Moving to a new city always fills me with excitement. Even if I am just returning to a place where I have already lived, I always think there are endless possibilities. I freely admit it, I like to move. I think I would have been a good military person. Packing up and leaving with little notice holds no fear for me. Finding new places to shop, eat, visit has always been fun. Driving down a road I have never been on just to see what is down there is even more fun and now with Uncle GoogleMaps to guide me, easier than ever before. But nothing is more fun, more exciting than moving into a brand new space.
I go thru stages in my moves. The first stage is when I take possession of my new place, in this case a spacious 1 bedroom in a newer apartment complex with lush landscaping and a great patio. I arrived before my things, in fact it would be almost 2 weeks before they wound their way thru the Pacific Northwest then across the desert to find me waiting for them. I had only what I had been able to pack into my SUV around me and my dog, along with a couple of chairs I had stored with my mom. With very little in it, the apartment seemed huge! Nothing but empty, albeit nicely painted, walls and roomy closets. I will never fill up this space, I thought, and maybe I don't want to. Maybe I will embrace the minimalist style and live a stripped down life. No big TV, no bookcases that I would have to dust, no dishes beyond 2 plates, 2 coffee cups, 2 spoons, forks and knives, and a stack of brightly colored Solo cups. Just me and my dog living the simple life. I ate sitting on the floor, using an ottoman for a table. Worked sitting on the same ottoman with my computer on a little built-in desk. Drank wine out of an orange plastic cup sitting on a chair on my patio, my feet up on the box my new coffee pot came in. I slept on an inflatable bed in an otherwise empty bedroom with the same coffee pot box dragged in and used as an end table. After about 5 days, any minimalist urges I had died a complete and resounding death and I couldn't wait...COULDN'T WAIT...until my things arrived. Which, on a happy Thursday last week, they did.
Stage 2. Furniture! Lovely, loved furniture! My leather chair, my bookcases, my desk and trunk and dresser and buffet and boxes...boxes and boxes and boxes. So many boxes the very nice movers ran out of walls to line them along and started stacking them in the garage. I couldn't wait until the movers had finished their task and left me alone with all the lovely boxes. Which box should I open first? Dishes? Clothes? Books? Office? Bathroom? Dining Room? Now I am a careful and meticulous packer. First I assemble the tools...box, paper, little squares of foam material, bubble wrap, paper plates, packing tape, Sharpie, plus a little movable table to set the box on. Then, and only then, do I begin. I am proud to say that with this careful (some might say anal) system in place, in 20 years of moving I have lost exactly one item to breakage...a pink Depression Glass plate that I knew I should have put into another box instead of trying to fit it into the one that was already too full. Unpacking, however, is a whole other thing. I find it impossible to confine myself to opening just one box at a time. Instead, giddy with delight over see things I hadn't seen in days and DAYS, I attack the boxes with my trusty utility knife, ripping open one after another, taking out one or two items, before moving on to other boxes until I have opened all of the ones on the top layer of boxes. Then it's decision time. Do I finish unpacking these boxes, putting their contents neatly away, disposing of the packing materials, breaking down the box itself, or...shift those boxes to the side and open up more! My mom came over to help on Saturday, took one look at the chaos, sat down in my rocking chair and declared "I think I'll just sit and watch for awhile."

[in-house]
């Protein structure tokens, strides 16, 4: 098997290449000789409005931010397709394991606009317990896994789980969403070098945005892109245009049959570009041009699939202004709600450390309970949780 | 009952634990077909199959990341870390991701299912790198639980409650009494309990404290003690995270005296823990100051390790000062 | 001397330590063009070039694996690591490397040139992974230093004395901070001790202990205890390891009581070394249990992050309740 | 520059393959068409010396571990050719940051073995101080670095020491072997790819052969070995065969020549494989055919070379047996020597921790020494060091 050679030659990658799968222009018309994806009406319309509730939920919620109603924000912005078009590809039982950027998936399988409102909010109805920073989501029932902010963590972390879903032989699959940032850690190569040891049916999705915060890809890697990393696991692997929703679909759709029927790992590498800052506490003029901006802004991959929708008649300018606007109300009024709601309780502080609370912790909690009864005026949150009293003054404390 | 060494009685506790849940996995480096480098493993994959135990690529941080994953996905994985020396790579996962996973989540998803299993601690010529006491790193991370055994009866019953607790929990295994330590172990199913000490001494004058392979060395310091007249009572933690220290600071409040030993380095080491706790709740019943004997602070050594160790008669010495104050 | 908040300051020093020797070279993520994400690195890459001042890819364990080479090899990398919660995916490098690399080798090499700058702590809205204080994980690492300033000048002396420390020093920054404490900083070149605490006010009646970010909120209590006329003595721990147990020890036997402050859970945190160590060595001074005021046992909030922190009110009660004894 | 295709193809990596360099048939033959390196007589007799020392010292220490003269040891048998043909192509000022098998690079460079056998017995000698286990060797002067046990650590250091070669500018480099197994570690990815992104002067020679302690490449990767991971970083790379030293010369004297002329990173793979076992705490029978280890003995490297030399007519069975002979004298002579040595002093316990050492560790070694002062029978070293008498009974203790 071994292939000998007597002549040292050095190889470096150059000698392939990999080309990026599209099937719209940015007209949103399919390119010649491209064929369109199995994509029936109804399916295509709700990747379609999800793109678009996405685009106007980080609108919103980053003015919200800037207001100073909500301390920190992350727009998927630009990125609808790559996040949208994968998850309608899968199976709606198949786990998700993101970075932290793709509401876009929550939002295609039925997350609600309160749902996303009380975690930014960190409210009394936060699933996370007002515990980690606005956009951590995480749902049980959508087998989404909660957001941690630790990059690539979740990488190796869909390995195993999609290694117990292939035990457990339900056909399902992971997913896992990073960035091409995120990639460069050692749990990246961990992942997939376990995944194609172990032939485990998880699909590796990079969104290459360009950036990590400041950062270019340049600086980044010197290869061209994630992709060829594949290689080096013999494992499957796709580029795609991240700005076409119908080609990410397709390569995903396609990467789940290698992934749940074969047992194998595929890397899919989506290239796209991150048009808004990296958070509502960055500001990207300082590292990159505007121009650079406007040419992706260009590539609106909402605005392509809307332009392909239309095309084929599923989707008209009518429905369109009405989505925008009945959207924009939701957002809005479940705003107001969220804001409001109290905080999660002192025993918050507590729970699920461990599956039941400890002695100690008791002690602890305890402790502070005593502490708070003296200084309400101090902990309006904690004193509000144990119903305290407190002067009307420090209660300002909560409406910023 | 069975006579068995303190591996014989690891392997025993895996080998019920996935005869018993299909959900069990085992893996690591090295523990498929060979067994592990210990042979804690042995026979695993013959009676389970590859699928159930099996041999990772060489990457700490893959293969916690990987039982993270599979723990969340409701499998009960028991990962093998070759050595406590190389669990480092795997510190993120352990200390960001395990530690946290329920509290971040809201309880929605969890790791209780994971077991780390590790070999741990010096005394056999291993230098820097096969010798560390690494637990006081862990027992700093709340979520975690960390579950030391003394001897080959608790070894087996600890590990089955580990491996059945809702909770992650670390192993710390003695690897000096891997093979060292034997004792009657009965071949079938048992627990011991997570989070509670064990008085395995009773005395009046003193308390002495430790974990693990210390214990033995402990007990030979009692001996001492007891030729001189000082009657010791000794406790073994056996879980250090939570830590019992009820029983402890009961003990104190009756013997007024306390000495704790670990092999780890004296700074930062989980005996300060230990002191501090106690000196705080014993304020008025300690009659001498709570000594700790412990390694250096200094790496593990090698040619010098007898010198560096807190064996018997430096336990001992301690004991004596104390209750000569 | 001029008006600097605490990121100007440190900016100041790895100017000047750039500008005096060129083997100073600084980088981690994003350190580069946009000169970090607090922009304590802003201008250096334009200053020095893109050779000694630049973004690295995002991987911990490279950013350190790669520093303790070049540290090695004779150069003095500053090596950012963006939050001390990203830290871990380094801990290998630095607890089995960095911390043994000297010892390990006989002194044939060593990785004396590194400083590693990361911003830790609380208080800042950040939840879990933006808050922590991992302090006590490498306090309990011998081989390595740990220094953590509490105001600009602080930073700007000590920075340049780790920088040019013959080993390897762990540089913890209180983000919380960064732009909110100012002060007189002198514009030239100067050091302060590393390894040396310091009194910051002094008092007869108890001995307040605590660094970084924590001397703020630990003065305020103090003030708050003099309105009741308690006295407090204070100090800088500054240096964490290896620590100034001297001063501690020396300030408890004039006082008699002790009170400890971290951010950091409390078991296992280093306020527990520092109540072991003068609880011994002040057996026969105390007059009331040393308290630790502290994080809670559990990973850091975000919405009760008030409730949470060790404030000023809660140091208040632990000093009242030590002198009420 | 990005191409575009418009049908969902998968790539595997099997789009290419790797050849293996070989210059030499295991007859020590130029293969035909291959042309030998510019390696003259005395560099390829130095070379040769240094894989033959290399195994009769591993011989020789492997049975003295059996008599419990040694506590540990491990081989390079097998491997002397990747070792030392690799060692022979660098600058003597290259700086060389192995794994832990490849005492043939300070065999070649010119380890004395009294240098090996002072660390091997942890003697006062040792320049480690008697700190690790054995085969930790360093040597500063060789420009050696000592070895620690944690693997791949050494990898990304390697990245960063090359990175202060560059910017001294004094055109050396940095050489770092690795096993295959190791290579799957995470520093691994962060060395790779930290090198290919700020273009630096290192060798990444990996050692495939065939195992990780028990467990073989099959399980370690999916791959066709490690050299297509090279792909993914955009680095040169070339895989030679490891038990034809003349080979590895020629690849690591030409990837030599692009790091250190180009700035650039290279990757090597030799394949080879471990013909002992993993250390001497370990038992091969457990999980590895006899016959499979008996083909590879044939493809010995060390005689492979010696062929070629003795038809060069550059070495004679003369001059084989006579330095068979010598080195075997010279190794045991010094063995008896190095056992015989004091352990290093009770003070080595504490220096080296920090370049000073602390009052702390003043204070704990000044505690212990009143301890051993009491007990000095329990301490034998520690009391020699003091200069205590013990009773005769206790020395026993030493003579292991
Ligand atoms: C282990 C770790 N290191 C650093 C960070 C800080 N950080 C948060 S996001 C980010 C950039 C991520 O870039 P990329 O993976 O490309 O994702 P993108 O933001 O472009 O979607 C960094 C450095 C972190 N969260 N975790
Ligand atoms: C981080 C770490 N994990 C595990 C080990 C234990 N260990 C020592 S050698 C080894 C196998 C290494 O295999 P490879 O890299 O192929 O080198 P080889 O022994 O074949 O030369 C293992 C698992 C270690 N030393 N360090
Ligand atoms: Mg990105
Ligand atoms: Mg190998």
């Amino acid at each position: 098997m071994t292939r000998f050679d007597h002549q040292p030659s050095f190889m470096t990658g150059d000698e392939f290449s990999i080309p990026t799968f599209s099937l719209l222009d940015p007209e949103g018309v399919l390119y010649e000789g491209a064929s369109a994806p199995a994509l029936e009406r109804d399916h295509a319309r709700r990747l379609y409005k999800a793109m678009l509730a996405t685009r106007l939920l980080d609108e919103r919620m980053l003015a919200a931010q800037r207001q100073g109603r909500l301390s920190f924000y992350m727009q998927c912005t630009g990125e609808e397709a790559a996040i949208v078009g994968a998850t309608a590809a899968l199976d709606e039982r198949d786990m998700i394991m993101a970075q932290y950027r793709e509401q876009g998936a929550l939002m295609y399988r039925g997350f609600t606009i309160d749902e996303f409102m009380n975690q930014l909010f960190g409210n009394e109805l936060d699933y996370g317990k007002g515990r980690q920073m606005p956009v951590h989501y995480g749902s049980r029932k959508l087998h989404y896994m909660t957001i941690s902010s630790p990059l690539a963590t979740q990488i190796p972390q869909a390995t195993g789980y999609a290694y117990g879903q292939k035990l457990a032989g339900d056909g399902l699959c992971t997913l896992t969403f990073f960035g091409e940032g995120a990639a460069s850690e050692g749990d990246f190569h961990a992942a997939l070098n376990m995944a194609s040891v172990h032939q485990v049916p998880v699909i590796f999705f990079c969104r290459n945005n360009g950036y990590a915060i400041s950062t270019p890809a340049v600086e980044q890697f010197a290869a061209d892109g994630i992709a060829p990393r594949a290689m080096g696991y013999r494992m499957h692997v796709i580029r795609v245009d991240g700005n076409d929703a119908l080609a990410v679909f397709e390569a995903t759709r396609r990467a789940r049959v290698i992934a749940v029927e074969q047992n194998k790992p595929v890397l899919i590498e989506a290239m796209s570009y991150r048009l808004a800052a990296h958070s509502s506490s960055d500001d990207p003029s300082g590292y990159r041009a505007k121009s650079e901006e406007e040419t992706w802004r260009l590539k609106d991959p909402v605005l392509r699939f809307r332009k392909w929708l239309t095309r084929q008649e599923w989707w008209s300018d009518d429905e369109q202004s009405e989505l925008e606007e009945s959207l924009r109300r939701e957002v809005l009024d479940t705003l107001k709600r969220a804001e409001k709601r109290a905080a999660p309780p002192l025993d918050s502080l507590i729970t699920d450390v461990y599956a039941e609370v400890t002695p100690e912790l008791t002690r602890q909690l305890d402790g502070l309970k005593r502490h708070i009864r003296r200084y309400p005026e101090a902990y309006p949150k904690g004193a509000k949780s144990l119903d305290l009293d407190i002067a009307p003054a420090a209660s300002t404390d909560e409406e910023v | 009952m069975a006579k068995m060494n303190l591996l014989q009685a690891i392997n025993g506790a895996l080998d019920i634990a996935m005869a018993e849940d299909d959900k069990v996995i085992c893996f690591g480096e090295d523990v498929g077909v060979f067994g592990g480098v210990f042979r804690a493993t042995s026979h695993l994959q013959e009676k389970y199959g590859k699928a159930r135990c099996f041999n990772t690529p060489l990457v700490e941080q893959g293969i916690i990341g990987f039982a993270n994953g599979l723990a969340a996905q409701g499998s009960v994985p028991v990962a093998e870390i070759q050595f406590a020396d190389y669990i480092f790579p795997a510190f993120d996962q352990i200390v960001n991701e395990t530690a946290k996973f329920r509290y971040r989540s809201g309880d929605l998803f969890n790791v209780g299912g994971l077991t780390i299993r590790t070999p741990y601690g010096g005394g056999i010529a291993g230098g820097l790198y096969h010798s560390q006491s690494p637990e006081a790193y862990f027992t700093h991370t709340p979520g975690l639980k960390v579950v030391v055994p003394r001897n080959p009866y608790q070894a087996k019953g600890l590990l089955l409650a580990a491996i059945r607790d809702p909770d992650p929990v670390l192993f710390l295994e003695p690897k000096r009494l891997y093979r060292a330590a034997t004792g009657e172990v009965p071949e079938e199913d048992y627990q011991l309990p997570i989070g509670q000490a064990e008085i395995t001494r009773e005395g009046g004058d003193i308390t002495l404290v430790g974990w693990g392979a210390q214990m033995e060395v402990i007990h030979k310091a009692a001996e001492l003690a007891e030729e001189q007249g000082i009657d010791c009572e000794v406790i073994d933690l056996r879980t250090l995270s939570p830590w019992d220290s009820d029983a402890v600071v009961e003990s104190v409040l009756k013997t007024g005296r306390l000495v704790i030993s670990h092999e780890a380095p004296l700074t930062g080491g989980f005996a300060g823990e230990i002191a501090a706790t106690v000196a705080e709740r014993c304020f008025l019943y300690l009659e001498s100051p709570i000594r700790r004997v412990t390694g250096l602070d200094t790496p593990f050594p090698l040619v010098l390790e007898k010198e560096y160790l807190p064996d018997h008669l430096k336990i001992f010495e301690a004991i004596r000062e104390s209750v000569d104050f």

Stage 3. I finally settle down with the willy-nilly slitting of boxtops and begin to slowly but thoughtfully put away each and every piece I unwrap. Plates here, glasses there, my purses on this shelf, my jewelry making supplies on another, candles and books and chachkies and silverware all find happy new homes. I place furniture around the rooms and the previously enormous spaces fill up quickly. I hang art work and photographs and it begins to take shape as not just another nice apartment but as my home. During this phase there is a sharp decline in my desire to open any more boxes which leads directly to:
Stage 4. I am done. There can't possibly be anything left in those still taped up boxes in my garage that I could possibly need and really, can't I just buy anything I am missing? I refuse to believe that I could have 3 more boxes that say 'Bathroom', it's not like my previous bathroom was the size of Minnesota. Ditto the box that says 'Office'. I have been working in my office since two days after I moved here and I am quite confidant that I have all the things I need to continue to do so.
So I will leave the boxes for awhile. I'll put away the box of tools and the utility knife, stack the now flat empty boxes neatly in the garage beside their still-filled sisters (including one that says "everything else"...I'm saving that one because I am pretty sure it was from a previous move and remained unopened in my closet for at least 4 years) and see how it goes. I know just what will happen. I have been here before. I will wake up in the middle of the night wondering where that thing is that I always had there, go out to the garage and starting ripping thru the boxes, desperate to find that thing. Maybe I'll invite my mom over so she can sit and watch.